Brunei has introduced new Islamic criminal laws that allow for death by stoning or whipping for those found to have had gay sex.
The move has sparked international condemnation, including from celebrities such as George Clooney and Elton John, and human rights groups have described the code as “barbaric to the core”.
Khairul – not his real name – is a young, gay Muslim man who lives in the tiny island monarchy.
He explains how the new laws will make an already fearful LGBTQ+ community feel even more alone.
Until now, I have had a mostly dull life; filled with studying, learning more about who I am, and trying to live without getting into too much trouble.
Honestly, I have a loving family and great friends. Without them, I couldn’t be here today writing this piece.
But only my friends know that I’m gay. Something common in most Muslim families here in Brunei is that they are homophobic. Not just because of their religion, but also just because how they were raised.
The older generation didn’t have a lot of foreign influences on their lives – and grew up mostly just with local education and culture.
The younger generation is more exposed to foreign cultures and are more open to different ideas.
When I came out to my friends, it was at a time when my mental health was getting better in a way. I felt I could reveal myself to some of my good friends from secondary school, two years after we graduated, and I remember one of my friend’s reaction – she was speechless.
My friends and colleagues accepted me in the end for being different, but now the law has changed, I have to be more careful with who I tell. This new law causes a lot of issues when it comes to the LGBTQ+ community.
The death penalty is one of them, but – because of the high legal requirements – there’s a low chance of it actually happening. It is of course possible, but the main problem is the general effect on young people here.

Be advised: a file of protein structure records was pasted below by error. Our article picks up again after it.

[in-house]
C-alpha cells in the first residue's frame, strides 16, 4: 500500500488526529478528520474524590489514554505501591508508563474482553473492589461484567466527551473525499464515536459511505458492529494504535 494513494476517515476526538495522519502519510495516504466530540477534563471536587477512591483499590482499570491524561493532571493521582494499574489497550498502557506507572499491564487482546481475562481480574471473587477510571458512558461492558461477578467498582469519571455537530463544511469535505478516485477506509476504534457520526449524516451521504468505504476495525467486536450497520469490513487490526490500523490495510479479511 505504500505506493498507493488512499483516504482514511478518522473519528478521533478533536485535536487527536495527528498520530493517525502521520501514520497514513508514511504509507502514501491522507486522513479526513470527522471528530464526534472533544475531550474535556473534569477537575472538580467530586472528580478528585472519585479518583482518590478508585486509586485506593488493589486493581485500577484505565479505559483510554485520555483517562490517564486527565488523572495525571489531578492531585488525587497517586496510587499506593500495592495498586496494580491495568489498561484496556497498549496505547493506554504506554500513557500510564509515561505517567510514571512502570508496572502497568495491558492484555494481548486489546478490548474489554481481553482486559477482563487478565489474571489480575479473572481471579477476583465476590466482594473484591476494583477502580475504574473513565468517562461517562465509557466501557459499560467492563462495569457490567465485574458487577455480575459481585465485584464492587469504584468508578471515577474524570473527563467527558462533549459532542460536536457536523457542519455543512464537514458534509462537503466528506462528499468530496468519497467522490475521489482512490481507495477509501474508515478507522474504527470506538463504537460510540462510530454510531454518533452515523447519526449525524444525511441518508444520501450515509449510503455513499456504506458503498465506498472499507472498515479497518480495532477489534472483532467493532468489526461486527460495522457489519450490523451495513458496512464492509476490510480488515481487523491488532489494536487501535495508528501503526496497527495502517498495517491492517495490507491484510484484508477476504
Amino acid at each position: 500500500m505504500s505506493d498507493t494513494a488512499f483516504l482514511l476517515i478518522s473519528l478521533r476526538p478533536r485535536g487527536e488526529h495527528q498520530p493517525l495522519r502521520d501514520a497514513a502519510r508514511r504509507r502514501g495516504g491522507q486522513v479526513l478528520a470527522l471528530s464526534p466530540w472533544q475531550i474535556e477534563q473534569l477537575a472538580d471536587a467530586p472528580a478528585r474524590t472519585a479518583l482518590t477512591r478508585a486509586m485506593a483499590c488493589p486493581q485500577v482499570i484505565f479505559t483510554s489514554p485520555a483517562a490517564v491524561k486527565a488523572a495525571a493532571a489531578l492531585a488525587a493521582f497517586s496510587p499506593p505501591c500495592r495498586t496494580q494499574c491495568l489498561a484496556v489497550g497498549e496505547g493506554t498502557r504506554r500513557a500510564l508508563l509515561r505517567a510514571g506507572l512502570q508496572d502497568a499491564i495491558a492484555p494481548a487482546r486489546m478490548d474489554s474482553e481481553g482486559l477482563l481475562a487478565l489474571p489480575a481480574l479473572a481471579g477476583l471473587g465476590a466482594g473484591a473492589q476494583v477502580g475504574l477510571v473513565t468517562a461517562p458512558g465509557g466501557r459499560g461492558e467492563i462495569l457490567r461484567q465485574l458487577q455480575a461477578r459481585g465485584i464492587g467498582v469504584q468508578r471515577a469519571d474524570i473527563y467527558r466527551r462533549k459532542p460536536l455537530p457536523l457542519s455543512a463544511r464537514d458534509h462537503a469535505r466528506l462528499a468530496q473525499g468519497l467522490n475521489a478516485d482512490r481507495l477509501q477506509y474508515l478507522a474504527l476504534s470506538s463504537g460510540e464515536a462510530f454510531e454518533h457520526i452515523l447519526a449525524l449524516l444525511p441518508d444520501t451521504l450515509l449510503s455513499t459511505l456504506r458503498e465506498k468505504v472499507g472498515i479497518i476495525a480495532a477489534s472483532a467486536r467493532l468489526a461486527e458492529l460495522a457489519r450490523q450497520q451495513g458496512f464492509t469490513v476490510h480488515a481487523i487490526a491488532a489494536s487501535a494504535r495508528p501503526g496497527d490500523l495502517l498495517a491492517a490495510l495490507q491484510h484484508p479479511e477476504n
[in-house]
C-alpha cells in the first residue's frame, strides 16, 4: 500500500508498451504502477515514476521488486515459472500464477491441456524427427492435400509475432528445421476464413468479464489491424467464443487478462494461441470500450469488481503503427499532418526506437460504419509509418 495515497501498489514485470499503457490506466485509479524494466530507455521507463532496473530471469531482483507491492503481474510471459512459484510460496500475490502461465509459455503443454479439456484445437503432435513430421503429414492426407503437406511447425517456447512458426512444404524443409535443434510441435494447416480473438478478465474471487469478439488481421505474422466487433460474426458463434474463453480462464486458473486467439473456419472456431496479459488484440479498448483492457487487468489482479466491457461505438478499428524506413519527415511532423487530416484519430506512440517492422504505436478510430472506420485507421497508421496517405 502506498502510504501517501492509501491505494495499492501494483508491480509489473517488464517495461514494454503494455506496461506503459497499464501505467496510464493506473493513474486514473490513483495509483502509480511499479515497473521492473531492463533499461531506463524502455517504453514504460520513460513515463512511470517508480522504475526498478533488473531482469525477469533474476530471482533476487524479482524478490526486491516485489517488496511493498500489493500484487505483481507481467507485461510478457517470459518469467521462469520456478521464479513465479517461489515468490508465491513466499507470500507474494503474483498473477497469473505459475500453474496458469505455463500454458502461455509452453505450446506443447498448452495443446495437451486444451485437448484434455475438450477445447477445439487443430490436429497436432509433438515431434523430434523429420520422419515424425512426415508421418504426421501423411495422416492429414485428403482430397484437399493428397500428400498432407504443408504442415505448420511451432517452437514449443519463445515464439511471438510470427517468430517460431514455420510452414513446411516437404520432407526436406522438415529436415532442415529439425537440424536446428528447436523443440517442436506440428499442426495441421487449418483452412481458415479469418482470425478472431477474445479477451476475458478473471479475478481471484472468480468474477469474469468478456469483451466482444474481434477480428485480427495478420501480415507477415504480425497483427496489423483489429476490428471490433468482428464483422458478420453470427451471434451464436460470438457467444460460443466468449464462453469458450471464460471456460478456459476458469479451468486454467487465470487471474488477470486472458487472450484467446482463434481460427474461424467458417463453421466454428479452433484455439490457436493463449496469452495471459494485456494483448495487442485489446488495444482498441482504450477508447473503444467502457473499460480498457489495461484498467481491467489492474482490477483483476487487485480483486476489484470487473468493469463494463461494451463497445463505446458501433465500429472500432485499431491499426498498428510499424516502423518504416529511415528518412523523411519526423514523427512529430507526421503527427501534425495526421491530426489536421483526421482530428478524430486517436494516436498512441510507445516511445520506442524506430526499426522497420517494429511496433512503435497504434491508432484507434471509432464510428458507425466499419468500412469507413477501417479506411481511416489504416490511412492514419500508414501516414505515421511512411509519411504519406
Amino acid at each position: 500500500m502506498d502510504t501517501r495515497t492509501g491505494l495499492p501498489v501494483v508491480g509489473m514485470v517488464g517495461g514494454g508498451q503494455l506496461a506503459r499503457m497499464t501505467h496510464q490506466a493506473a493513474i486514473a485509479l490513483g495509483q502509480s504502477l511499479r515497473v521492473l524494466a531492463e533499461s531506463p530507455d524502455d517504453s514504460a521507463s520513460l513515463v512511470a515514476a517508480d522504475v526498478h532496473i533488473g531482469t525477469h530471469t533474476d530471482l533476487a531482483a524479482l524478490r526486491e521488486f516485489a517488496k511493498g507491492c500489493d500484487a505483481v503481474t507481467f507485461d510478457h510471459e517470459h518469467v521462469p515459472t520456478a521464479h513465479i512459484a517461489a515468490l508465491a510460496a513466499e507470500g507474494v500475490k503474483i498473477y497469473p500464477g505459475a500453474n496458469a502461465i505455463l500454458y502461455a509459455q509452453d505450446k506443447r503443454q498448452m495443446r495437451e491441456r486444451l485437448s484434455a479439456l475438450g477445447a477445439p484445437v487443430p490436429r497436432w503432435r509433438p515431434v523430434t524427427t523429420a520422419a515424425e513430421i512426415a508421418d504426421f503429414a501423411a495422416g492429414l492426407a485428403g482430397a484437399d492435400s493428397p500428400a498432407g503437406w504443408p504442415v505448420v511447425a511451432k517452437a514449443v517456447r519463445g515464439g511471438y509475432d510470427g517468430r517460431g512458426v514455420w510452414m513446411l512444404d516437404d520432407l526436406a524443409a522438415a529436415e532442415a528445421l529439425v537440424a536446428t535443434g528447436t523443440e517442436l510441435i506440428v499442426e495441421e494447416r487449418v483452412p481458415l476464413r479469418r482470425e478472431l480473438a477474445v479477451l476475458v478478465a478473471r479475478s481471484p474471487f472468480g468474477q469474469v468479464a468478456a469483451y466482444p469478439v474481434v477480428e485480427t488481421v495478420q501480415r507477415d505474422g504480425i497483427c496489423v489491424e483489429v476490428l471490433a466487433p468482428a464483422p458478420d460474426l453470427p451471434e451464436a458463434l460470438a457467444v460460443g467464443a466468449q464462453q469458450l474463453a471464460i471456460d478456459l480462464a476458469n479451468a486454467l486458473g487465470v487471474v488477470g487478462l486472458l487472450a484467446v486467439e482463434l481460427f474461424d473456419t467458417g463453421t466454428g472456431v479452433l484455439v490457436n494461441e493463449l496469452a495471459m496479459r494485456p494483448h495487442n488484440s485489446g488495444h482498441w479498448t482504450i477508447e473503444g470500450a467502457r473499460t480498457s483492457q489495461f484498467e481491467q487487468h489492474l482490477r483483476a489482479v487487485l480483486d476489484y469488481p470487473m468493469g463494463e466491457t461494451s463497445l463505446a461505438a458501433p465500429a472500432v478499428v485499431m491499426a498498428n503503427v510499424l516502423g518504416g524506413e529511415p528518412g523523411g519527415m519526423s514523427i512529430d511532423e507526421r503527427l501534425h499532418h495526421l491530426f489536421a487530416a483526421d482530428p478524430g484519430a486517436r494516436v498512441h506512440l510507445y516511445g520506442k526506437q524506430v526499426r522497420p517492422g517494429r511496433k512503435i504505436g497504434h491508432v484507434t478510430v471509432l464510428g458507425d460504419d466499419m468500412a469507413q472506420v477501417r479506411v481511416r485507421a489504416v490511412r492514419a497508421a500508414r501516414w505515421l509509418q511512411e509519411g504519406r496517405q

In my view, this new law will make LGBTQ+ youths even more frightened to be open with themselves, which could really harm their mental health.
Knowing that society would not accept them can be really scary for young souls. Even before the implementation of these new laws, there was no open LGBTQ+ community in Brunei.
Most keep their sexuality a secret and nowadays we just communicate with others through social networks, although even that can be dangerous for us.
But it’s the only form of communication we have where we can be anonymous.
Since the new laws became known about, the global media has put Brunei in a negative light.
It is true that stoning people to death just because they have sex with someone of the same gender is horrendous, but there is more to it than that.
Other minorities are affected by this law, too. It will affect everyone in the country, even travellers, regardless of their religion. All in the name of “maintaining peace and order”.
It is my strong belief that religion is not the problem here, but the decision of Hassanal Bolkiah, the sultan of Brunei.
He had a choice to find other alternatives, yet he chose to use religion to impose his power.
I would consider leaving Brunei if the situation worsens.
We do not know what the government has planned for after the implementation of the new laws, so like many of us, I will be waiting to see what happens next.
I do believe that one day Brunei will change, once the older generation has passed on, but for now only large organisations like the UN can do something to stop the law being enforced.